As London played host to Operation Strong Tower – the major counter-terrorism exercise that was six months in the planning and involved 1000 police officers across the city – and with the country still reeling in shock following tragic events overseas, it is sadly clear that; no matter how much things change in life, some other things will always remain the same.
The threat of terrorism will undoubtedly remain with us. It is a reality of life that has always haunted humanity and always will. Regardless of attempts to tackle the individual underlying drivers for terrorist activity, it can never be eradicated as a technique.
Of course prevention should always be the primary thrust of addressing the ongoing threat of terrorism, and prevention will include diplomatic efforts to address the drivers where they are known, as well as acting on intelligence gathered to stop any planned attacks. These are the areas in which technology and other advances can be brought to bear to great effect. But there will always be times when an attack is unforeseen because diplomatic and intelligence efforts fail, or simply because, like the recent events at the Emanuel African Methodist Episcopal Church in Charleston, some attackers are solitary and cannot be easily identified in advance. In these cases technology will never really present a strong solution.
So while ‘simple’ terrorist techniques will undoubtedly persist, so the ‘simple’ tried and tested security techniques will always have a hugely important role to play in public safety.
The advantage of human (and human/canine) feet-on-the-street security will always be the ability to respond instantly and deploy adequate and measured response to any incident, be it low level nuisance crime, or something more serious. The process of judgement is key, but so is the preparation, training and experience that is embodied in today’s professional security operative. While the police and security services conduct Operation Strong Tower to test their preparedness and response, so private security companies should always ensure they have an awareness of their own preparedness and response should the unforeseen happen and a major incident present itself on their watch.
One of the contributory problems emerging from events in Tunisia was the lack of information presented to people caught up in the attack and shortly afterwards. Nobody can be blamed for this or the ensuing confusion. After all, hotel staff and people working at the resort are there to look after guests and can’t be expected to be know how to deal with such a shocking event. However, where security is in place – be it at an office block, building site, school, public park, holiday resort or shopping centre – it will have a vital role to play in helping to advise people caught up in unexpected events, pointing them to exits if needed and generally managing what would be an unimaginable and unmanageable situation for most people. But this surely is the fundamental role of security; to imagine what can potentially happen and react to manage the situation if and when it does.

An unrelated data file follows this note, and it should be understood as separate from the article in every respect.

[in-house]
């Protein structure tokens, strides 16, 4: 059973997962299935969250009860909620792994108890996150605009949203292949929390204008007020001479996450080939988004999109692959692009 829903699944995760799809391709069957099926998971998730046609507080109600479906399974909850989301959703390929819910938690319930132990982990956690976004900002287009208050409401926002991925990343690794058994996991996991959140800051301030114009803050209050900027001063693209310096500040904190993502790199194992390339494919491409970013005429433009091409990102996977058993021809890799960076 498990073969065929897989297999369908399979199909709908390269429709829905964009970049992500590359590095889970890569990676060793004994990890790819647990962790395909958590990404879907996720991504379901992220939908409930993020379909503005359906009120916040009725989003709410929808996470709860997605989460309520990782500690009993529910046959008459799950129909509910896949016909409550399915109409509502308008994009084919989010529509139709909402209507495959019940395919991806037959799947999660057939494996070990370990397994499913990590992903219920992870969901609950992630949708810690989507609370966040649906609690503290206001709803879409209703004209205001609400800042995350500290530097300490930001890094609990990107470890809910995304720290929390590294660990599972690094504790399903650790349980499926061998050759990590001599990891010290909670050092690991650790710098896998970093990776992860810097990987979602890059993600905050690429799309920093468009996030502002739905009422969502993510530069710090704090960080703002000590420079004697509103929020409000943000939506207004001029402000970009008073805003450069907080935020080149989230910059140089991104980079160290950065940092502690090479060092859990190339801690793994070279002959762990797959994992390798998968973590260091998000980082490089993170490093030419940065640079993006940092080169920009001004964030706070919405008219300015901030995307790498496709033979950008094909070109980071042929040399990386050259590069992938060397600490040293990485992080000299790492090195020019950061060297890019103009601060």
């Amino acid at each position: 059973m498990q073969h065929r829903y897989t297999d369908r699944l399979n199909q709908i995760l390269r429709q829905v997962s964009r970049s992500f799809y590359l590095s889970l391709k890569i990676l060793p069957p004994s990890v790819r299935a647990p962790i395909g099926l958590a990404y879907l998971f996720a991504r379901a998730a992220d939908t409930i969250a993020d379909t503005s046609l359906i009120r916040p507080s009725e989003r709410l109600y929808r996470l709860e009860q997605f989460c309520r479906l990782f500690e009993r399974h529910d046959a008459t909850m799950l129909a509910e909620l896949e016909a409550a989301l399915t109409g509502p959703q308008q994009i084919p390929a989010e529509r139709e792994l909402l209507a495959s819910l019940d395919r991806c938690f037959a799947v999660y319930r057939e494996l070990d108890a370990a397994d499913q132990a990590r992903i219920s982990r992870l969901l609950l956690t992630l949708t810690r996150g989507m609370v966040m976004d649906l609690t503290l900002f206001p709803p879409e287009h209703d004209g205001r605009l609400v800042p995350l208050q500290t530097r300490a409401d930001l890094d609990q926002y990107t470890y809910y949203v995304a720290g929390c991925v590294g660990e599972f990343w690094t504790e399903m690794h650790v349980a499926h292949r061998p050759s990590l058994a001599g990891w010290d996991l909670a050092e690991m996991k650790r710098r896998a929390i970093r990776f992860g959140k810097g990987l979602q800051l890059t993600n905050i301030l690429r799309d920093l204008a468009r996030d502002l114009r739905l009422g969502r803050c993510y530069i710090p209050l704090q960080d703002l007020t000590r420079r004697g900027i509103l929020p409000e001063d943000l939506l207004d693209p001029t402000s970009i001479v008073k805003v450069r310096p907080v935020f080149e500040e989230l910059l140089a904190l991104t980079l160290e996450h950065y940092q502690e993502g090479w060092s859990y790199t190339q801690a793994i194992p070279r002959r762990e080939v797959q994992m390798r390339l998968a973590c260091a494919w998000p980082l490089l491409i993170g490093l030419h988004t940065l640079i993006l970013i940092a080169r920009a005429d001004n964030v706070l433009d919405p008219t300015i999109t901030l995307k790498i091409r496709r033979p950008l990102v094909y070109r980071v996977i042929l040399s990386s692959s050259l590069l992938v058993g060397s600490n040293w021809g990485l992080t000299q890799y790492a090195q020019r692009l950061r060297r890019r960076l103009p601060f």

With the threat of terrorism – both organised and rogue – persisting and set to persist, and with budgetary cuts to policing, can we expect to see a growing place for traditional security in public safety? Perhaps it would be better to ask ‘will people expect more from traditional security?’
For many years now commercial clients have come to expect more from security. This is partly due to the evolving offer and range of technologies and services brought to the table by security companies, but it is also an expectation from clients to get more value for money and service from their suppliers. The security industry has risen to meet this expectation and as a result the relationship between supplier and client is an increasingly strong and mutually rewarding one. But what about in the public realm? What expectations should the security industry expect?
Professionalism undoubtedly, but perhaps we should not be surprised to see a growing expectation that private security steps forward when needed and takes control in the most dramatic situations. Police visibility on the street has reduced with the loss of nearly 17,000 police officers and approximately 22,000 police support staff over the past four years. The number of police officers per head of population is now lower than at any time in the last 20 years, so in the event of an extreme and unforeseen event, such as a terrorist attack, it is only to be expected that people caught up in the event should expect leadership from probably the only people in the vicinity qualified in how to react and respond. It is an expectation the security industry should also rise to.
As published in Risk UK www.risk-uk.com